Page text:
Hi all,

TL;DR: It is easy to convert from wallet policy to descriptors and back;
imho aliases are better left out of descriptors in real world usage; some
more examples given.

I received some very useful feedback on the wallet policy proposal (in this
list and outside); that also led me to realize that my initial post lacked
some clarity and more practical examples.

This post wants to:
- clarify that extracting descriptors from the wallet policy is trivial;
- argue that figuring out the wallet policy (template and list of keys
information) from the descriptor is reasonably easy − automatable for sane
descriptors currently in use, and much more general ones as well;
- give an idea of what the information shown on a hardware wallet screen
would look like (emphasizing compactness);
- explain my point of view on "descriptors with aliases".

This gist demoes conversions from wallet policies to descriptors, and back:

Note that I would expect/hope software wallets to prefer working directly
with wallet policies − but it might help to have automated tools for the
conversion, for interoperability with tools that do not adopt wallet

(All the following examples use the `/**` notation as a shortcut for
`/<0,1>/*`; this notation might be dropped without consequences on the rest
of the proposal.)

All the keys in the example I'm proposing are followed by /**. It is
unclear to me if hardware wallets should allow *registration* of wallet
policies with static keys (that is, without any range operator), as that
would incentivize key reuse. The specs still support it as there might be
other use cases.

The policy for miniscript examples not using taproot was generated with the
online compiler: https://bitcoin.sipa.be/miniscript. Many examples are also
borrowed from there.
(To the best of my knowledge, there is no publicly released compiler for
miniscript on taproot, yet)

Note on aliases: it has been pointed out that many miniscript
implementations internally use aliases to refer to the keys. In my opinion,
- should be external to the descriptor language, as they bear no
significance for the actual script(s) that the descriptor can produce
- fail to distinguish which part of the KEY expression is part of the
"wallet description", and which part is not

By clearly separating the key information in the vector (typically, an xpub
with key origin information) from the key placeholder expression (which
typically will have the `/**` or `/<0,1>/*` derivation step), wallet
policies semantically represent keys in a way that should be convenient to
both software wallets and hardware signers.

Associating recognizable names to the xpubs (and registering them on the
device) is a good idea for future developments and can greatly improve the
UX, both during wallet setup, or in recognizing outputs for repeated
payments; it should be easy to build this feature on top of wallet policies.

== Examples ==

All the examples show:
- Miniscript policy: semantic spending rules, and optimization hints (can
be compiled to miniscript automatically)
- Miniscript: the actual miniscript descriptor, compiles 1-to-1 to Bitcoin
- Wallet template: the "wallet descriptor template"
- Vector of keys: the list of key information (with key origin information)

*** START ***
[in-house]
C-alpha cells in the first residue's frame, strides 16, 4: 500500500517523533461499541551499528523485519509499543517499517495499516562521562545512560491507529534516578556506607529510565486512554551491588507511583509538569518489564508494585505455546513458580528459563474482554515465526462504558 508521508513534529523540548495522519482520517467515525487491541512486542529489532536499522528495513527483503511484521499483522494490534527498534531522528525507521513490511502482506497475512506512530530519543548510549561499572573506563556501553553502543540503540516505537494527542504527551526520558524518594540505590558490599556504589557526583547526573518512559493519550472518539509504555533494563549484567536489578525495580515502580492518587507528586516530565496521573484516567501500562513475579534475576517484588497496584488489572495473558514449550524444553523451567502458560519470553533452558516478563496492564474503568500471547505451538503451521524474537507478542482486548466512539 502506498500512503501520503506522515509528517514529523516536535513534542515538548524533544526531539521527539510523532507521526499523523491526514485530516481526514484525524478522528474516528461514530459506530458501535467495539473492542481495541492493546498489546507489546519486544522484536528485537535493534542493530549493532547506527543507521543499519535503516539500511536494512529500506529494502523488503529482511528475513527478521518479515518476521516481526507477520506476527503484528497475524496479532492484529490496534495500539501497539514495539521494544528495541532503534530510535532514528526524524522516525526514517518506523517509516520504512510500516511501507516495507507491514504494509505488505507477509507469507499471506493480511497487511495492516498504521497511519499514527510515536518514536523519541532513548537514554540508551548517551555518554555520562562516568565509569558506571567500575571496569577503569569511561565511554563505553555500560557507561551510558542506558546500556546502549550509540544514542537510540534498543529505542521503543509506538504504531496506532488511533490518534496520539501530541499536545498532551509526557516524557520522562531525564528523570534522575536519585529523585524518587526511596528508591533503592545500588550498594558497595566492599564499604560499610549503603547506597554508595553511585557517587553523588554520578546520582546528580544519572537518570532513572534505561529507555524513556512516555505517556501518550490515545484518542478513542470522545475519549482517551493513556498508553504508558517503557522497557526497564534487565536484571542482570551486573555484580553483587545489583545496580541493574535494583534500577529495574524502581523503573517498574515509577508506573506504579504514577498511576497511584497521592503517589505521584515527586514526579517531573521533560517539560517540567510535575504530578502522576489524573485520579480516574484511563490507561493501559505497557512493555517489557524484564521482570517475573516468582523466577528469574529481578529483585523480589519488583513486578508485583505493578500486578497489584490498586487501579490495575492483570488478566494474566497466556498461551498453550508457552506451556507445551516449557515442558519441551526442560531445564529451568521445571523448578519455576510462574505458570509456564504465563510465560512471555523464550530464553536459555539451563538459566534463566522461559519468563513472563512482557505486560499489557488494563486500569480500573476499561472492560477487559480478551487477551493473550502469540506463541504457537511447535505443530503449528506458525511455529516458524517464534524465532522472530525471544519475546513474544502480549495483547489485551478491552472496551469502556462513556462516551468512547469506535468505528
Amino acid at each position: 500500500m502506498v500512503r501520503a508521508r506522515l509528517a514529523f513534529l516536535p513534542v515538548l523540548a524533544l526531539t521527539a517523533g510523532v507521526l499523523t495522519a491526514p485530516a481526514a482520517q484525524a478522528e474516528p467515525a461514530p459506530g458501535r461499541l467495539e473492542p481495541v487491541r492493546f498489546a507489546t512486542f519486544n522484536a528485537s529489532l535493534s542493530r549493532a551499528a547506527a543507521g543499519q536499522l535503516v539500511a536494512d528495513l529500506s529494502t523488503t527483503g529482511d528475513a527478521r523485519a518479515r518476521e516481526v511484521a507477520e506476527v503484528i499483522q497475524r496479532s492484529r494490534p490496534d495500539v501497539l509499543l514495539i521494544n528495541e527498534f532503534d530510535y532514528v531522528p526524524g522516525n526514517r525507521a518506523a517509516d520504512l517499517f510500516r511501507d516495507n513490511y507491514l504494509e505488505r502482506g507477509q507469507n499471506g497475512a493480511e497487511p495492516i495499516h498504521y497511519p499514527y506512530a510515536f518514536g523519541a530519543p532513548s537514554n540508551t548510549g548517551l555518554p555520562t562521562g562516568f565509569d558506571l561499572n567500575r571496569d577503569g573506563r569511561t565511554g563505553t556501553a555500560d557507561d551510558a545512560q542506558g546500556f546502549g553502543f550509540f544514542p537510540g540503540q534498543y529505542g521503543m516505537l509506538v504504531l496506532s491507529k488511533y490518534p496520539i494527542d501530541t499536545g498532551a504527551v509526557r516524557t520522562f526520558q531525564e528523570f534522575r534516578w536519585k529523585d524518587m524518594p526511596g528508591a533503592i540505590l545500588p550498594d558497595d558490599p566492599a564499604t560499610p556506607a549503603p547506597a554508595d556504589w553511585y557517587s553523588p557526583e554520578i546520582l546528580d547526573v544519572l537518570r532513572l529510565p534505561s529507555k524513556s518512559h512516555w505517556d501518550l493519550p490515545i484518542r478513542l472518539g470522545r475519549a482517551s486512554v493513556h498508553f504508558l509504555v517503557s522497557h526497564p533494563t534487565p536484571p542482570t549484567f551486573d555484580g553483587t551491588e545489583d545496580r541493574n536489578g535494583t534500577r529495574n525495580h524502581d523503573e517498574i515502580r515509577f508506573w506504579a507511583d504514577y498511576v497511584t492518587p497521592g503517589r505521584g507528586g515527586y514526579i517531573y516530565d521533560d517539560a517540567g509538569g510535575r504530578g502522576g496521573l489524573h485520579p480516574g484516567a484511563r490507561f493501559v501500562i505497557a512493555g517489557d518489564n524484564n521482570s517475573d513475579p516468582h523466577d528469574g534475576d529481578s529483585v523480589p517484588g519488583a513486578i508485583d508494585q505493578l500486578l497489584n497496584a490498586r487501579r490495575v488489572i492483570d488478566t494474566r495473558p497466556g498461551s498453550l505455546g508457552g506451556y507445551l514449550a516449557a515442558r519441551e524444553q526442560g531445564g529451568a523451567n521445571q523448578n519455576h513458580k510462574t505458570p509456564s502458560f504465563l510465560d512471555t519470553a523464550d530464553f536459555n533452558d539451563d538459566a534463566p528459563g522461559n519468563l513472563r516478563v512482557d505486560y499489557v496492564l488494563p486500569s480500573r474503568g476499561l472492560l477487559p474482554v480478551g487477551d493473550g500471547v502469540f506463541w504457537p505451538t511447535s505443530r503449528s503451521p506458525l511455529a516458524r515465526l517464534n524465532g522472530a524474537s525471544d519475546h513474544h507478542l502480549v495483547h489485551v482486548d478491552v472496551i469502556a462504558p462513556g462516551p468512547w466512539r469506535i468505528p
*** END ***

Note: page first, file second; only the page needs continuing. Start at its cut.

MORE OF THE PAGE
Together, the wallet template and the vector of keys are the complet
"wallet policy".

=== Example 1: Either of two keys (equally likely) ===

Miniscript policy: or(pk(key_0),pk(key_1))

Descriptor template:   wsh(or_b(pk(@0/**),s:pk(@1/**)))
Vector of keys: [



In all the following examples, I will replace the xpubs with aliases in the
miniscript for brevity, and omit the corresponding vector of keys in the
wallet policy.

Of course, in comparing the "information density" (especially for UX
purposes), it is important to take the full descriptor into account.
It is always to be assumed that the keys are xpubs, complete with key
origin information if internal (that is, controlled by the software or
hardware signer that the wallet policy is being with).

=== Example 2: Either of two keys, but one is more likely ===

Miniscript policy: or(99@pk(key_likely),pk(key_unlikely))
Miniscript:           wsh(or_d(pk(key_likely),pkh(key_unlikely)))

Descriptor template: wsh(or_d(pk(@0/**),pkh(@1/**)))
Vector of keys:         <omitted>

=== Example 3: A 3-of-3 that turns into a 2-of-3 after 90 days ===

Miniscript policy: thresh(3,pk(key_0),pk(key_1),pk(key_2),older(12960))

Descriptor template:
Vector of keys:         <omitted>

=== Example 4: The BOLT #3 received HTLC policy ===

Miniscript policy:

Descriptor template:
Vector of keys:          <omitted>

=== Example 5: Taproot complex script (2-of-2 with cold backup and
timelocked inheritance) ===

The likely path is a 2-of-2 of a hot_key and a cosigner_key (2FA-like
service). At any time, a cold_key can be used for signing, and after about
a year, a separate timelocked_key becomes active (for example, to a notary
for inheritance purposes).
The timelock is reset every time UTXOs are spent.

Miniscript policy: or(99@thresh(2,pk(hot_key),pk(cosigner_key)),1@or(99@pk

Descriptor template:
Vector of keys:          <omitted>

=== Example 6: Taproot complex script with MuSig2 ===

The same policy as above, but we assume that the hot wallet and the
cosigner are able to engage in the MuSig2 protocol.
This greatly exemplifies the practical advantage of MuSig2 with taproot in
terms of both transaction cost and privacy.

Miniscript policy: or(99@musig2(hot_key,cosigner_key),1@or(99@pk

Descriptor template:
Vector of keys:         <omitted>. Note: the order of keys differs from the
previous example.

Salvatore Ingala
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